Hi all, thanks for taking the time to respond. Your reassuring words and positive vibes have been just what I needed. I’ve had my first session and due for my second tomorrow. Other than a little nausea and aches and pains I’ve felt fine. I’m ready for number 2! X
I was diagnosed july 2019 started chemo in August. I was the same as you I didn't really know much about chemo and thought it would knock me off my feet. I had 3 FEC and 3 T. My treatments were every 3 weeks. To be honest after the natural fear of the first one (fearing the unknown) it wasn't that bad. Chemo made me tired and I had a little bone pain which I was prescribed meds for. I managed little weekends away with husband and did manage a relatively normal life although a little slower. I quickly learnt to take each day as it comes and stay as positive as you can because I found that's half the battle. I really hope this helps you.
I am due to start chemo on 26 February. Like you I really don’t know what to expect but looking forward to chatting with you and others here and hopefully supporting one another through xx
thank you you so much for sharing all your tips. My first session is 21st Feb, just want to get started now! X
I hope your first appointment went well. I remember the day I went home after my first chemotherapy session, wondering what would happen to me. I was grateful to one of the chemo nurses telling me not to waste money on a taxi and just walk back home (a 20 mins walk). It made me feel less like a sick person and I have indeed walked to all my sessions so far (just one left!). Like Jan has already said, it is impossible to predict your side effects, but it is definitely possible that it doesn't have to be all bad.
My tips for the time ahead: Look for some nice guided meditations. They took me away from feeling crappy, helped me fall asleep and made me realise how important it is to just relax. I enjoy the ones that Tara Brach posts for free on her website, and the ones at ilivethelifeilove.com. Also, splurge on some lovely bath or shower products. I found that long showers allowed me to re-connect with myself, pampering being a way back to feeling good about my body. Your body deserves the extra credit as it has to deal with this tough treatment! And last, but not least, drink lots of water and, have some coconut water in the fridge! When your mouth gets dry, it goes down better than normal water. It is great for replenishing electrolytes (when food just passes through) while, in large quantities, it is also laxative…so perfect in case of constipation too.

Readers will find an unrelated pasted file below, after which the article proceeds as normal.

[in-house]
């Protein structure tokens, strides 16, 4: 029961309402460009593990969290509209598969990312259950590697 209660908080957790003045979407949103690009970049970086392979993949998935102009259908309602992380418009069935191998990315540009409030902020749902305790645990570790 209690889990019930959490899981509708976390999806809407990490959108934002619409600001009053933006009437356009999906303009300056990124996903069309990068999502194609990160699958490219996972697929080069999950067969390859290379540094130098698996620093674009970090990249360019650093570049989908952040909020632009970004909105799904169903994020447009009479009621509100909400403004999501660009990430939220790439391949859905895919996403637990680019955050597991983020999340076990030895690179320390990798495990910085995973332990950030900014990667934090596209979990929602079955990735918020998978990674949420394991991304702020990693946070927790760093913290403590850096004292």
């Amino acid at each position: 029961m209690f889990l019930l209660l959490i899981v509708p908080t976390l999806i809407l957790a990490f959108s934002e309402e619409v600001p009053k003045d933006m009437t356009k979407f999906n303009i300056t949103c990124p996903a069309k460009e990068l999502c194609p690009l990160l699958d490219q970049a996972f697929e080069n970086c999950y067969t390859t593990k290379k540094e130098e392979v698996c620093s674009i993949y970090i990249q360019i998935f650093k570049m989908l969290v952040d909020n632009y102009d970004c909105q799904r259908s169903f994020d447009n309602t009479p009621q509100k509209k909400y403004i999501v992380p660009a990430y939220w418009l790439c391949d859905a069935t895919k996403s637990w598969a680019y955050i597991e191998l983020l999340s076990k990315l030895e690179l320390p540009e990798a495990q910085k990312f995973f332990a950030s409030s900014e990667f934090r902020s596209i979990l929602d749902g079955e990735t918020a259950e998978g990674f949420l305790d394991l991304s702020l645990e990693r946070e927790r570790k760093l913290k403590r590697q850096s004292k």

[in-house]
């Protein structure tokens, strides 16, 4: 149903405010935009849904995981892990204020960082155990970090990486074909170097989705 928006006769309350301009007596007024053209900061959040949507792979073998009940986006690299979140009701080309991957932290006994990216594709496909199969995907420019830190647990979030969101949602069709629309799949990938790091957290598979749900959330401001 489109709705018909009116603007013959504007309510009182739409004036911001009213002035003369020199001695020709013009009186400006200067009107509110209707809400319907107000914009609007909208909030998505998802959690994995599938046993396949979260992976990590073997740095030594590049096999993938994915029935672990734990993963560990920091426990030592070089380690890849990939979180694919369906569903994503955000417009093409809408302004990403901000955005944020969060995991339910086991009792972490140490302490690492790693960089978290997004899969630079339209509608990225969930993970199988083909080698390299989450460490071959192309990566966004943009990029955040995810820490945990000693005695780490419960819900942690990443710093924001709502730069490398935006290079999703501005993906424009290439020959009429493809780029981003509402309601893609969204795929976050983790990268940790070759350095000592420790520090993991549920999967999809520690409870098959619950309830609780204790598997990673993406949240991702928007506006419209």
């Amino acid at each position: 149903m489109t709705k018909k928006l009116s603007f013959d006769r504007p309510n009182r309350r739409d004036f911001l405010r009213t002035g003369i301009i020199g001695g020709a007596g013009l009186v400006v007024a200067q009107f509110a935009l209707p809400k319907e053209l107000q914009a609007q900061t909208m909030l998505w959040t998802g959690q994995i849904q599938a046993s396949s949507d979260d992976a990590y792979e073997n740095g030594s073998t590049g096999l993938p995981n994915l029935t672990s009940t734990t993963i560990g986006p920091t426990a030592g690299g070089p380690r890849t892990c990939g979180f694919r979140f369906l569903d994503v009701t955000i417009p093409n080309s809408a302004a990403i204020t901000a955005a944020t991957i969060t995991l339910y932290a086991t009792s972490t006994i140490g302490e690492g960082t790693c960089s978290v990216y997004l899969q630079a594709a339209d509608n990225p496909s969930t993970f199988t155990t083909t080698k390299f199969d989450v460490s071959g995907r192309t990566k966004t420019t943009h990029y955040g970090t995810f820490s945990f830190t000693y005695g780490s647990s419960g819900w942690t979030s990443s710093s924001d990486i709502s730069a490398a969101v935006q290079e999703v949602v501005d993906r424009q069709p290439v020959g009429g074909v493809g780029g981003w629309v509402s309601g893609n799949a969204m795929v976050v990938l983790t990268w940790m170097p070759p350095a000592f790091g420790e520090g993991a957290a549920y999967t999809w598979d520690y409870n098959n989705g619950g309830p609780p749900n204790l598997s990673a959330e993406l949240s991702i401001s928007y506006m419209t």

Wishing you the best of luck!!
thank you for sharing your experiences with me. It’s really helpful to know what may be around the corner for me. I hope your recovering well. Xx
Just to reassure and offer an alternative experience, I had 6 lots of EC which I sailed through, yes there were the odd A&E visits but nothing too bad. I had no nausea or sickness like lots do, was able to work flexibly throughout.
In terms of timelines, I was on a 3 weekly cycle and whilst on any sickness/steroid meds for 3 days following chemo felt fine, the following week was generally a bit rough (some duvet days ensued), felt fine then until next cycle.
I did however feel the cumulative effect of EC towards the end and was, following last chemo very zombie like and not my usual happy self, just no energy for life! This only lasted for just over a week post 3 day meds.